Study of effect of Nereis diversicolor in growth and survival of Acipenser persicus larvae
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AuthorPajand, Zabih Ollah
Haddadi Moghadam, K.
MetadataShow full item record
AbstractThe present research aimed to study effect of Nereis worm in feeding, growth, survival and carcass biochimical compositions of persian sturgeon larvae. Five diets including zooplankton (100%) as the control (Z), Nereis diversicolor worm (100%), a mix of Nereis and zooplankton (50% for each), a mix of Nereis, zooplankton and concentrate food (33% for each) with 3 replicates were established. At first, Nereis worms were cultured up to the weight of 200 mg according to the protocol done in the International Sturgeon Research Institute. Required zooplanktons were obtained for Dr. Beheshti Sturgeon Rearing and propagation center. Concentrate food was also made in the ISRI. Persian sturgeon larvae with the average weight of 95.66 mg were put in 60-Liter tank (60 larvae in each tank) under the same physical and chemical parameters of water. 8 days after the beginning of active feeding, they were fed five times a day with experimental dites based on 20-30% of their weight for 15 days. Water quality parameters, such as dissolved oxygen, temperature, pH values were recorded daily. The average of temperature, pH and dissolved oxygen during the test were 22.8±1.3ºc, 7.5±0.1 and 6.58±0.9 mg/l respectively. At the end of this period, condition factor (k), specific growth rate (SGR), food conversion rate (FCR), weight gain (WG) and Body weight index (BWI) were calculated. Total fat and fatty acids profile were analyzed. The results showed that there was a significant difference between growth indexes and food consumption (p<0.05). BWI, GR and SGR indices showed no significant difference between N and NZ treatment, but the average of these indices were higher in NZ treatment. The most and the least average of SGR, BWI were observed in NZ and NZC treatments respectively. Condition factor showed no significant difference in all diets except NZ. FCR had no significant difference between N and NZ as well as after diets. The highest and the lowest survival rate was observed in N treatment (96.11±1.46%) and NZC (85.55±3.37%) respectively. The results of carcass analysis showed that there is a strong correlation between fatty acids of body and fat resources of diets. According to the significant difference in growth rate between treatments (p<0.05), the larvae fed with N diet presented a better performance compared with others. These results indicate that cultured sturgeon larvae need n-3 and n-6 series of fatty acids in their diet.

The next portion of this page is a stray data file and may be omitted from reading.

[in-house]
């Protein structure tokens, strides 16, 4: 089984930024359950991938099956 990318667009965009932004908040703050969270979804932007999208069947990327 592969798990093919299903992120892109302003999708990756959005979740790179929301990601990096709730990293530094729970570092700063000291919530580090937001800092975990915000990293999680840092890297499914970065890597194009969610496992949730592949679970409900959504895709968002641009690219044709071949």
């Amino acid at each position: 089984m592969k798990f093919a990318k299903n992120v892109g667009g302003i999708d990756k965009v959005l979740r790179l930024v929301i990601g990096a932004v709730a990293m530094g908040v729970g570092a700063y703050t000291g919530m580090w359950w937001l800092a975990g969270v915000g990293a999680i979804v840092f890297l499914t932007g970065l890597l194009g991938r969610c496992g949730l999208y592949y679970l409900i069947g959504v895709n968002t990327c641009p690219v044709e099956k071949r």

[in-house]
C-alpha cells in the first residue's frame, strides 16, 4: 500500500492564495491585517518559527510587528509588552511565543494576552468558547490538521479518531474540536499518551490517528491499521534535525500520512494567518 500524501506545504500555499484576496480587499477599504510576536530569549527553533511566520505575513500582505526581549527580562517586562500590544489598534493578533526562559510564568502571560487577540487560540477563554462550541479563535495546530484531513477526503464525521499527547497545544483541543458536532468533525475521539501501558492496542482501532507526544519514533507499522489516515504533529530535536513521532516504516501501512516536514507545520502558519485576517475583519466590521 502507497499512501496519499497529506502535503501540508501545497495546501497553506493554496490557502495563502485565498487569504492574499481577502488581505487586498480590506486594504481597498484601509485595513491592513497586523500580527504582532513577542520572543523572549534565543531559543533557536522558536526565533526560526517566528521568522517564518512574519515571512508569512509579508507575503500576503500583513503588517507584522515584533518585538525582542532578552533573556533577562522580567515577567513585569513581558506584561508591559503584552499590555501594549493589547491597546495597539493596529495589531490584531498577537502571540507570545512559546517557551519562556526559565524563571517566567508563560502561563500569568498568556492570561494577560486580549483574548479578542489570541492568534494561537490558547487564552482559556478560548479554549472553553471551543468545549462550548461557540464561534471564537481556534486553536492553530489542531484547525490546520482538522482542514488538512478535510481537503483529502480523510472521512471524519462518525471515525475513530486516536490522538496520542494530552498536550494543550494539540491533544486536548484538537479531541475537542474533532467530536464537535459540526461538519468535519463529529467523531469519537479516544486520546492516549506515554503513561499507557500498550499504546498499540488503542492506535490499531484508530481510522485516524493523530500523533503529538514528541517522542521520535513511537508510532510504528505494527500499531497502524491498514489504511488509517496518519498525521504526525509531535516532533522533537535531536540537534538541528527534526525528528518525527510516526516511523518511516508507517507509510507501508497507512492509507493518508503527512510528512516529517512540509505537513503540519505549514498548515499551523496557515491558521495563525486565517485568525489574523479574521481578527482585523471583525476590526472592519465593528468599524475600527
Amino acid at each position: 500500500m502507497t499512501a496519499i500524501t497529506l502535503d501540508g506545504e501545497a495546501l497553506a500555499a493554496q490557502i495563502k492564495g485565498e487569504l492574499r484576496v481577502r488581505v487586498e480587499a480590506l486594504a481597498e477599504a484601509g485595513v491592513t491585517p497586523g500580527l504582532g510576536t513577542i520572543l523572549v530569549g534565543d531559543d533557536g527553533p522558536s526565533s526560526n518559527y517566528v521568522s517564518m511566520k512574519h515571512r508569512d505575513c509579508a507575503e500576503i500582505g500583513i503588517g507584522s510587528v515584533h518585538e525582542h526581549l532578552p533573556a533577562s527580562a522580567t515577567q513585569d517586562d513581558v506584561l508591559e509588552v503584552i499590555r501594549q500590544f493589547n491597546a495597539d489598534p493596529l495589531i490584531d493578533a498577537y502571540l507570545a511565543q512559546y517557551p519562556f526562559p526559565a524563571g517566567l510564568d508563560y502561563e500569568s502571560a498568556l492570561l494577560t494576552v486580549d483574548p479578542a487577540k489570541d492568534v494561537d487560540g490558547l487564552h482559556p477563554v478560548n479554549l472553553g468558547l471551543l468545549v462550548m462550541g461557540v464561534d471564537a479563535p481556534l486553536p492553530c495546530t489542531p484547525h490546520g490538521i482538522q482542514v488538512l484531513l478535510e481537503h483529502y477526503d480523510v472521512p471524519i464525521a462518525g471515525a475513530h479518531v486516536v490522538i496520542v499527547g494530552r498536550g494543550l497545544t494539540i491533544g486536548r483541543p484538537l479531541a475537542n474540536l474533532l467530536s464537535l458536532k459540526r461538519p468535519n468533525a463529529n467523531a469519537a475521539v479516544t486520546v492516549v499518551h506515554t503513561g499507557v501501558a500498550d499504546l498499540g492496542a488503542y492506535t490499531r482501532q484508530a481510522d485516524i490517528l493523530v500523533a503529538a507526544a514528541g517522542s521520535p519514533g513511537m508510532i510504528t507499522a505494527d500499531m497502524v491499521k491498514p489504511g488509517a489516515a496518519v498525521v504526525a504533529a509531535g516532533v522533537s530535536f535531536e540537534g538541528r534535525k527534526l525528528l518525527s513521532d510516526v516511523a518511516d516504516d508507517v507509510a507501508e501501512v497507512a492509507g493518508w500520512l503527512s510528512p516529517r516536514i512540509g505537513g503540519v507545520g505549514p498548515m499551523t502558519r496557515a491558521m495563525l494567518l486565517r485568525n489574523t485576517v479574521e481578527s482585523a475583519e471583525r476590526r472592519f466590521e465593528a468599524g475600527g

Publisher or UniversityIranian Fisheries Science Research Institute
Series : Nr40916;